Dr. Armand Brown is currently a postdoctoral fellow in the Department of Microbiology & Molecular Genetics at The University of Texas Health Science Center at Houston (UTHealth). He graduated with a Ph.D. in Microbiology and Immunology in 2014.
His first author publication, “Antifungal Activity of the Enterococcus faecalis Peptide EntV Requires Protease Cleavage and Disulfide Bond Formation” was published in the July/August 2019 issue of American Society for Microbiology’s mBio.
What is your research about?
My research in the laboratory has been focused on studying the interkingdom interactions between the human commensal Gram positive bacterium Enterococcus faecalis, and the human commensal fungus Candida albicans. Our interest in investigating these two organisms stems from the fact that they inhabit similar anatomical niches throughout the human body, are commonly coisolated during infection, and are increasingly the cause of difficult-to-treat infections in susceptible populations. In fact, Vancomycin Resistant Enterococcus (VRE), and fluconazole-resistant Candida are both listed as serious public health threats by the CDC. Therefore, new or alternative therapies are needed to combat these types of antimicrobial resistant infections. In previous work, we discovered that E. faecalis secretes a bacteriocin known as EntV that we determined suppresses C. albicans pathogenesis. We then set out to determine how EntV is post-translationally processed in order to understand the mechanism of its formation such that we could develop EntV as a potential therapy. In this report, we provide the mechanism of its processing, and provide a role for a previously uncharacterized enterococcal disulfide bond forming protein (known as DsbA) in its formation. Briefly, we determined that DsbA is required for the activity and function of EntV by catalyzing the requisite disulfide bond within it. This is interesting considering that this mechanism (oxidative protein folding) has been generally thought to be a mechanism not used by Firmicutes, such as E. faecalis for protein function or stability. Our results challenge this dogma. We hypothesize that in addition to EntV, DsbA is likely required for the function of other enterococcal proteins, some of which may be important for fitness and pathogenicity.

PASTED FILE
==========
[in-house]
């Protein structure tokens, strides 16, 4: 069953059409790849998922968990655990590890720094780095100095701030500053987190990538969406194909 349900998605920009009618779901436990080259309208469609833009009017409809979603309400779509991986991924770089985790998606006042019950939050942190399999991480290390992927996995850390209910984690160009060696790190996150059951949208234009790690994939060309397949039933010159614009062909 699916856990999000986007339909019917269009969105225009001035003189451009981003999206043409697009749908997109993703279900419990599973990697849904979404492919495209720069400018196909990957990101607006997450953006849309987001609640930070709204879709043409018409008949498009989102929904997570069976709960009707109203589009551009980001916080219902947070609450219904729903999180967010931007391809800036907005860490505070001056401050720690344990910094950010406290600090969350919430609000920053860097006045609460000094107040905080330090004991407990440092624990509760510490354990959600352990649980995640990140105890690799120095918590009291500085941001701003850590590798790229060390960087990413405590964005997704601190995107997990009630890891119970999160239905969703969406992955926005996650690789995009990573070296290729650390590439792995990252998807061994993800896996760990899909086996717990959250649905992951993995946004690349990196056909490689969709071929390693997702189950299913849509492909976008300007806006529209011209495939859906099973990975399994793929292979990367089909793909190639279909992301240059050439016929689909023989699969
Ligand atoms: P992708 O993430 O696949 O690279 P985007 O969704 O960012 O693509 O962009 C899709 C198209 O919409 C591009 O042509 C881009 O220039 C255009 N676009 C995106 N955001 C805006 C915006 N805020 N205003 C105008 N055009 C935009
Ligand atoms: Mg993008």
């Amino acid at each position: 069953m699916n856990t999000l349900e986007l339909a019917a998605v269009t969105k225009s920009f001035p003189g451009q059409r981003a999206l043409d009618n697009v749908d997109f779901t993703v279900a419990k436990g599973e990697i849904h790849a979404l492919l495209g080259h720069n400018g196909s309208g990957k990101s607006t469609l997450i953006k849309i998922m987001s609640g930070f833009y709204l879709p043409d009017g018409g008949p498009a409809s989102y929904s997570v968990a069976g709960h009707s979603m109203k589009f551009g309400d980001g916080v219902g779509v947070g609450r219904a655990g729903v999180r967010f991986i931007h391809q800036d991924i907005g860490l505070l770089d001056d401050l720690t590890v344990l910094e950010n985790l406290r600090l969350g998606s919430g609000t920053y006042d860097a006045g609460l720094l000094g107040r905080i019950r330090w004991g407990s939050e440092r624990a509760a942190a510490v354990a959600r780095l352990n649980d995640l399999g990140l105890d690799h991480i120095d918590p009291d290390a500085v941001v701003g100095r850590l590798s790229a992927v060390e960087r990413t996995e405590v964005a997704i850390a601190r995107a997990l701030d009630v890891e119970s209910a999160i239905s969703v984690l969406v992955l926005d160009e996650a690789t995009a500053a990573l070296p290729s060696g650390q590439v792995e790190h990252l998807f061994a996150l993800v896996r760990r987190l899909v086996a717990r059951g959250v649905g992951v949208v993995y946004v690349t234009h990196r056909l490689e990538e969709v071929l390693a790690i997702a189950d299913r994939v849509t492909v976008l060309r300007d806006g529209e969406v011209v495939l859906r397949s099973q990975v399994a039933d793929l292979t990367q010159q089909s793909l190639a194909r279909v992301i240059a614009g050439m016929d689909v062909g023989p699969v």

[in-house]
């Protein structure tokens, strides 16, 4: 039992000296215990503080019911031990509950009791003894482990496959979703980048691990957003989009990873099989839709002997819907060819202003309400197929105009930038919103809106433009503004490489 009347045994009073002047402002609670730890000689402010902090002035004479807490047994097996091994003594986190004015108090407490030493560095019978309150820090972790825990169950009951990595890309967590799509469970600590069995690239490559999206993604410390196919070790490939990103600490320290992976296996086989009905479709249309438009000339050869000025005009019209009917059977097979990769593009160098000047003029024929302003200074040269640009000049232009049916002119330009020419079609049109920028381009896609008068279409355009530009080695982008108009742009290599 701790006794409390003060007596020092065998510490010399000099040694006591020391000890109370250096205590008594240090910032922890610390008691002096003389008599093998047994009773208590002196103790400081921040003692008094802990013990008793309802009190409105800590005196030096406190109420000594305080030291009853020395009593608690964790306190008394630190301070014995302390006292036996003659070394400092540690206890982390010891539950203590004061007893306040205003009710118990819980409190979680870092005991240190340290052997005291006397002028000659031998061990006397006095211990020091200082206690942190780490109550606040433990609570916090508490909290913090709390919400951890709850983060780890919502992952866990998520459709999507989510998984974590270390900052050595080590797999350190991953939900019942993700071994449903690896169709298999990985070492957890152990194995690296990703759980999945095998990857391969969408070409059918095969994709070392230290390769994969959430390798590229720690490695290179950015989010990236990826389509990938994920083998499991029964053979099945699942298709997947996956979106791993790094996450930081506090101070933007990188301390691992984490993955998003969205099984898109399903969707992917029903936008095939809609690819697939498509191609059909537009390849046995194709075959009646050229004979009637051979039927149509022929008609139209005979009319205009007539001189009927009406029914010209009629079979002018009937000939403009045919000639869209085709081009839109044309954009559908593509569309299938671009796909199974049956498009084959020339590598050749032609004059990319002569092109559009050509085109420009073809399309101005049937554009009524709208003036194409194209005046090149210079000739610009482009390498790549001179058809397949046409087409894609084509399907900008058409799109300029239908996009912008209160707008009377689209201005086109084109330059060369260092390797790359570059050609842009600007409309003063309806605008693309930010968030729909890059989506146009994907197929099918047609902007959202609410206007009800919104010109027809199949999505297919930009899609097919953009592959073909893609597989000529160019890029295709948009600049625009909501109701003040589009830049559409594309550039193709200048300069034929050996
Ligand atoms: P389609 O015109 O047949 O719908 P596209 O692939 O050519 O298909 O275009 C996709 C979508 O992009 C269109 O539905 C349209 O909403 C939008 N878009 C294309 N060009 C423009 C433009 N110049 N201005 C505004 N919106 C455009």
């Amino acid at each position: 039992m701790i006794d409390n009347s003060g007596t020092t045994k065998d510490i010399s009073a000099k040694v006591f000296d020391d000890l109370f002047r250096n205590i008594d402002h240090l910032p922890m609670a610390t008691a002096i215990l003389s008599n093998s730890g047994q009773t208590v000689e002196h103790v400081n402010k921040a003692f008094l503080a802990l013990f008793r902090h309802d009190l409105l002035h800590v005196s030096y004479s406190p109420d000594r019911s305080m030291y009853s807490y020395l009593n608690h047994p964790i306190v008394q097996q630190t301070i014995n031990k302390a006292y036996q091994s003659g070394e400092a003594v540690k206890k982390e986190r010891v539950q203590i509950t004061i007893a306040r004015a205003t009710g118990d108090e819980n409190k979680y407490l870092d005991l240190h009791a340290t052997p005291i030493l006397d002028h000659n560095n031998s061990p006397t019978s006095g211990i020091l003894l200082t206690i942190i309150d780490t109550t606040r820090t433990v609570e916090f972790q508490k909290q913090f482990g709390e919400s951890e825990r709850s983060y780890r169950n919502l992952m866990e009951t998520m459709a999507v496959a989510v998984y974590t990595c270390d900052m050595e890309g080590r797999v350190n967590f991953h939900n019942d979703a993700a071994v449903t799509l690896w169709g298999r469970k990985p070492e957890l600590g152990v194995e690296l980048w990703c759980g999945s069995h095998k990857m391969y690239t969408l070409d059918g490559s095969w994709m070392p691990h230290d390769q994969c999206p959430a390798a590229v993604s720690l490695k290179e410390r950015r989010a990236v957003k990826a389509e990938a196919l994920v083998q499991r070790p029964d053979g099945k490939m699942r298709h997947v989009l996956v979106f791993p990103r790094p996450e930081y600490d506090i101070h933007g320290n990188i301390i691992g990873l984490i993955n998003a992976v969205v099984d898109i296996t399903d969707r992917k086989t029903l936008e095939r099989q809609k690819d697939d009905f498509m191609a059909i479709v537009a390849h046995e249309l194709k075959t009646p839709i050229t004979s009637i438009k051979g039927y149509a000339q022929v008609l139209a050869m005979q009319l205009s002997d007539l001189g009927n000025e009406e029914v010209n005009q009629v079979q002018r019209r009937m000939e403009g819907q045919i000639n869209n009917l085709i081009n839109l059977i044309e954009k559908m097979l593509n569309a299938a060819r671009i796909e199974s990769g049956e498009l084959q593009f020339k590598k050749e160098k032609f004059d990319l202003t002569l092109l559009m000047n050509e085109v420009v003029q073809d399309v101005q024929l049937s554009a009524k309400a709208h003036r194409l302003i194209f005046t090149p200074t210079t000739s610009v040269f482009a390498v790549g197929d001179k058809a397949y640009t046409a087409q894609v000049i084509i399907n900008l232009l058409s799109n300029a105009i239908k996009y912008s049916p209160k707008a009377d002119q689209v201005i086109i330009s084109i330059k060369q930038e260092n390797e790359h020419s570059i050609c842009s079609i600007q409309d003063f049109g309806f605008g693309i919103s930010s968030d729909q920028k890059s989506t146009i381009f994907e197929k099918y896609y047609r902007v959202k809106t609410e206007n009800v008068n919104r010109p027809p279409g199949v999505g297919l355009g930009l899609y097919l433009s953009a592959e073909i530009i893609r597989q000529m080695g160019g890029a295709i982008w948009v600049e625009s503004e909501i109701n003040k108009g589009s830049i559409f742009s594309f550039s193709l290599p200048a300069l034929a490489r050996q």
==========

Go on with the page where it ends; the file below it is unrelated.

Why is this important for the public?
This is important to the public for a couple of reasons. We are now one step closer towards our goal of developing EntV as a potential therapy for fungal infections. In addition, it is important, because we have identified a role for a protein that was previously thought to be nonessential, and in fact may play a greater role in E. faecalis and other Firmicutes fitness and pathogenicity. Furthermore, DsbA may allow us to identify additional targets for therapeutic intervention against enterococcal infections.
Why are you passionate about this project?
I am passionate about this project because it ties together my various research interests into one project. As a graduate student and postdoctoral fellow, I have focused much of my energy on becoming an expert within the Gram-positive bacteriology field while studying clinically relevant infections. In addition, I have always been interested in developing novel therapies for antimicrobial resistant organisms. I am happy to say that while investigating additional roles for DsbA, I made an exciting discovery. I am now working to transition these findings into an independent project as a Principal Investigator. I’m keeping my fingers crossed and hoping that all continues to go well.
I know that your paper was an editor’s pick article. What does that mean and why is this important?
Editor’s pick articles are articles selected by the editor-in-chief to be noteworthy or of high interest for people within the field.